sender=$sender_address \
                      helo=$sender_helo_name
      message       = SPF record for $sender_address \
                      cannot be verified at the moment
      condition     = ${if ={$acl_m_spf}{6}}

deny  message       = SPF policy prohibits sending from \
                      address $sender_host_address
      condition     = ${if ={$acl_m_spf}{3}}
(Note I had to add line breaks due to the code not fitting the screen so they were not tested)

spfquery returns the following rcs:

  • 1 = neutral
  • 2 = success
  • 3 = failure
  • 4 = soft failure
  • 5 = no SPF entry for the domain
  • 6 = NS unreachable -- defer in Exim's terms
  • 7 = error on parsing SPF record(s); functionally equivalent to 5

Now what's really interesting from the practical point of view is the third option, which requires the -all flag to be set in SPF rule. Not many domains have this in fact. I've analysed today's log at the company I work for, and exactly 14 checks reported code 3 out of maybe 100-200 botnet spam messages that went through the system. So the SPF is unfortunately very inefficient way to filter incoming mail, even for botnet spam which is rather simple to filter out by other means. It will never work for professional corporate spammers sending targeted messages to dozens of valid addresses at a time.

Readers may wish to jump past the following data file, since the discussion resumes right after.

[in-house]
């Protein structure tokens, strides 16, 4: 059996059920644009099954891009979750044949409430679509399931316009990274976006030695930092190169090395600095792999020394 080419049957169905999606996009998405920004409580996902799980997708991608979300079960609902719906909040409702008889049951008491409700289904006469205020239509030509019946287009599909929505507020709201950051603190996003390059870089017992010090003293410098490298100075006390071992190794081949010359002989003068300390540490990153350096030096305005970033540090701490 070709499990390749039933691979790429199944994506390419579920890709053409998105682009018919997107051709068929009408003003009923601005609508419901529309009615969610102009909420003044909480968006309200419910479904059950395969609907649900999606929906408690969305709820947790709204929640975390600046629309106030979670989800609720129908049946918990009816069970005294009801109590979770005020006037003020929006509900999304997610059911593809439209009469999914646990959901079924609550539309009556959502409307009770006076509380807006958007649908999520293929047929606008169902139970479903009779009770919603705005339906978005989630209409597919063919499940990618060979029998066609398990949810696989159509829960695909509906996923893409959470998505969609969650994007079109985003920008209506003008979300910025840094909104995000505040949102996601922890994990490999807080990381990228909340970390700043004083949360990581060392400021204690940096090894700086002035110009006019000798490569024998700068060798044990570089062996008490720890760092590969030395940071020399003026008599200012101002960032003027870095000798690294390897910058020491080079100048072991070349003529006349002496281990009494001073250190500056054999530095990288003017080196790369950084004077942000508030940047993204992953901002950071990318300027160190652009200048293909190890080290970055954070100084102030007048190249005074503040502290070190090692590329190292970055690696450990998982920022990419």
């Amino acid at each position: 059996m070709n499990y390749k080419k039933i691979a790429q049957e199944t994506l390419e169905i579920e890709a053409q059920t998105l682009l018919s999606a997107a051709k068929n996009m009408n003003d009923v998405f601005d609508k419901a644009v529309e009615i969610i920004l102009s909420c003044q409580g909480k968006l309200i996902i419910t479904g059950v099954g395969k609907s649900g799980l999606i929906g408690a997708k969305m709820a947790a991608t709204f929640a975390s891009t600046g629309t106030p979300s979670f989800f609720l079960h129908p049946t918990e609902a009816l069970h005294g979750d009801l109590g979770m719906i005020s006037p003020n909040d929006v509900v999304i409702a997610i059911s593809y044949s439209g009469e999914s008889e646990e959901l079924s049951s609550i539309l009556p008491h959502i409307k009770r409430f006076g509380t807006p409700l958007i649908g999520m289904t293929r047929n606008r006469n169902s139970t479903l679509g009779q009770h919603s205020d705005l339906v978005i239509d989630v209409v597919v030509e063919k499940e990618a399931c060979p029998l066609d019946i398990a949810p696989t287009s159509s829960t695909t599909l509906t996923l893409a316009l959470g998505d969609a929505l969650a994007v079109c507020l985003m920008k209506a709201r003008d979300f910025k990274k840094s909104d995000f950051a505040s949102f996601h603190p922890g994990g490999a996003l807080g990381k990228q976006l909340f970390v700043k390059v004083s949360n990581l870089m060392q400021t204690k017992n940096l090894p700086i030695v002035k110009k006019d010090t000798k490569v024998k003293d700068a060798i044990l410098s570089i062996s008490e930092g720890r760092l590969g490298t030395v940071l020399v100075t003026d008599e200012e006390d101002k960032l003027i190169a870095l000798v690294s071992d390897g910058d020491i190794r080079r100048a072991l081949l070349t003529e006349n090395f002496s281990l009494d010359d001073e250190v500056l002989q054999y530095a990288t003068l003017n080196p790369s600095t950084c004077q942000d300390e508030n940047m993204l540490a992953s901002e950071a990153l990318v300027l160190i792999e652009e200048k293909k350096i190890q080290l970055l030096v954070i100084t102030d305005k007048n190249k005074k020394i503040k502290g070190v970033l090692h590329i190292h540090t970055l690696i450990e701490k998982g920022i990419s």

Due to bad design of the protocol each SPF query may require several DNS queries (the spfquery tool has default limit of 10). On busy servers that's a lot. Server receiving 10 mails per second may potentially generate 50-100 additional DNS queries per second.

For example the rule for mozilla.com has 2 includes at root level, then 3 + 3 for the 2nd level, that's 7 queries in total ending up with ~all, a soft failure which basically means... accept. And so the whole rule with its 7 queries is completely useless anyway.

I think these are the reasons why so few sysadmins actually bother writing SPF rule for their mail relays let alone checking them.

--
M.